Ideally, public policy should match the aggregate desire of a politically savvy public. Naturally, public opinion changes and policy lags behind. Initiative permits public policy to catch up with public opinion (as measured by polls) more quickly than in a purely representative system of government.
Matsusaka (2004) summarized his empirical results from looking at the years 1970 to 2000: "First, over the last three decades, the initiative has had a significant impact on state and local governments. States with the initiative spent and taxed less than states without the initiative, they decentralized spending from state to local government, and they raised more money from user fees and less from taxes. Second, opinion surveys throughout the period show that a majority of people supported each of these policy changes: the voters wanted less spending, more local disbursement of funds, and greater reliance on user fees compared to board-based taxes. The facts, then, do not support the view that the initiative process allows special interests to distort policies away from what the public wants" (p. 3).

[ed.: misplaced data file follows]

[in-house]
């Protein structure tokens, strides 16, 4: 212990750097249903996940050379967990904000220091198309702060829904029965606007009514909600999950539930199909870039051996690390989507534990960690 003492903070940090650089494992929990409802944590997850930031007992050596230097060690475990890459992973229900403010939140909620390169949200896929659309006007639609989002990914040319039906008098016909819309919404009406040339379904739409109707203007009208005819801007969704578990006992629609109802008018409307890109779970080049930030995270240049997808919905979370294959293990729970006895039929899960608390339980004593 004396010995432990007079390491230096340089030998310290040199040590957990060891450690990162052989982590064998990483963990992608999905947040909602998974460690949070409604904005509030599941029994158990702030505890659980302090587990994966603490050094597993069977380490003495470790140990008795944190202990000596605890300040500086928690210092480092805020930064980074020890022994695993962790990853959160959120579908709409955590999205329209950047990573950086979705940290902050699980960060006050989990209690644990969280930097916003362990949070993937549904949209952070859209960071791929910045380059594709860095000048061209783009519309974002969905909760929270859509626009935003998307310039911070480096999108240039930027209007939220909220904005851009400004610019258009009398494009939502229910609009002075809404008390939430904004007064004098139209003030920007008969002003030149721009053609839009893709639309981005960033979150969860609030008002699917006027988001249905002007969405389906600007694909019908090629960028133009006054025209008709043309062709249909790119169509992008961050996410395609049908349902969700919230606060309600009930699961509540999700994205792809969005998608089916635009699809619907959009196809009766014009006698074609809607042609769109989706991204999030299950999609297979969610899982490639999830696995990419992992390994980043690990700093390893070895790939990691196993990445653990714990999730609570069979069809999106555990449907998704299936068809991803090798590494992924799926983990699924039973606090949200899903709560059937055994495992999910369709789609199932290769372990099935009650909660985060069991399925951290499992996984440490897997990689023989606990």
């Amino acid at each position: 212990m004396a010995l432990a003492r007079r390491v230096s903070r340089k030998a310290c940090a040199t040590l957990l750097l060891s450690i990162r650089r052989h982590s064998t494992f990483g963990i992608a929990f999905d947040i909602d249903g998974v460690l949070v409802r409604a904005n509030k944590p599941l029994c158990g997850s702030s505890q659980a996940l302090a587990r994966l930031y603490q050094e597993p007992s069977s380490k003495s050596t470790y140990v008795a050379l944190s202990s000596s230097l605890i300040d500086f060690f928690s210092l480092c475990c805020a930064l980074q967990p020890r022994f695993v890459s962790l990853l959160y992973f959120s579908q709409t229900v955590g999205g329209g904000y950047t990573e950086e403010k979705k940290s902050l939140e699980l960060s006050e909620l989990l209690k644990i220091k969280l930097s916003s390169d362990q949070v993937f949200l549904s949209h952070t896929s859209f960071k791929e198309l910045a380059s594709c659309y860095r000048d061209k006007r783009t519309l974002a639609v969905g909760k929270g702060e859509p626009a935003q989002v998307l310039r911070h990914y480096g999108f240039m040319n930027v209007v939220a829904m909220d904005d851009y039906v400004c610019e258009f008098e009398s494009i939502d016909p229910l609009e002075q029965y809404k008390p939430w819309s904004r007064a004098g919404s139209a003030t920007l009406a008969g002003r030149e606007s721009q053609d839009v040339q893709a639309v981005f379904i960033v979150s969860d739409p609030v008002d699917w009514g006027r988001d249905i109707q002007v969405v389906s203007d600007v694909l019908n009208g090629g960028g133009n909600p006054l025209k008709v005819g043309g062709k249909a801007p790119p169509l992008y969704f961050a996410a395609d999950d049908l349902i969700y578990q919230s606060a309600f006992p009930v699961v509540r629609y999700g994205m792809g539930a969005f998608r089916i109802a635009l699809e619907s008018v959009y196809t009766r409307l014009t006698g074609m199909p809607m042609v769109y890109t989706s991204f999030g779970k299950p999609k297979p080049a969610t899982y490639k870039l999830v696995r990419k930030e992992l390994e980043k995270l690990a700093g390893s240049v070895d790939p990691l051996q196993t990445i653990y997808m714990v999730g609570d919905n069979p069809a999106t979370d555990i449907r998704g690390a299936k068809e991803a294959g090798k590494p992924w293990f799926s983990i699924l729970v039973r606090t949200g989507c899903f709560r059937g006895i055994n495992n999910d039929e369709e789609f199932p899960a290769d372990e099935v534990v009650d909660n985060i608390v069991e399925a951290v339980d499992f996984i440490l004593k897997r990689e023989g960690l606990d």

There are many indirect effects of citizen initiatives beyond the superficial ability of citizens to propose and vote on law. Since the public could overturn unpopular policy, representative lawmakers will be more careful about which proposals they advocate. Policy decisions would have greater legitimacy. More people would be involved in setting public policy. Citizens will be educated about the challenges of governance and a greater diversity of ideas would be opened to consideration, fostering more creative solutions to the problems we face. By acting directly as legislators, We, the People will assume the responsibility and accountability for our self-governance. We will no longer have the need or right to blame the failure of public policy on others.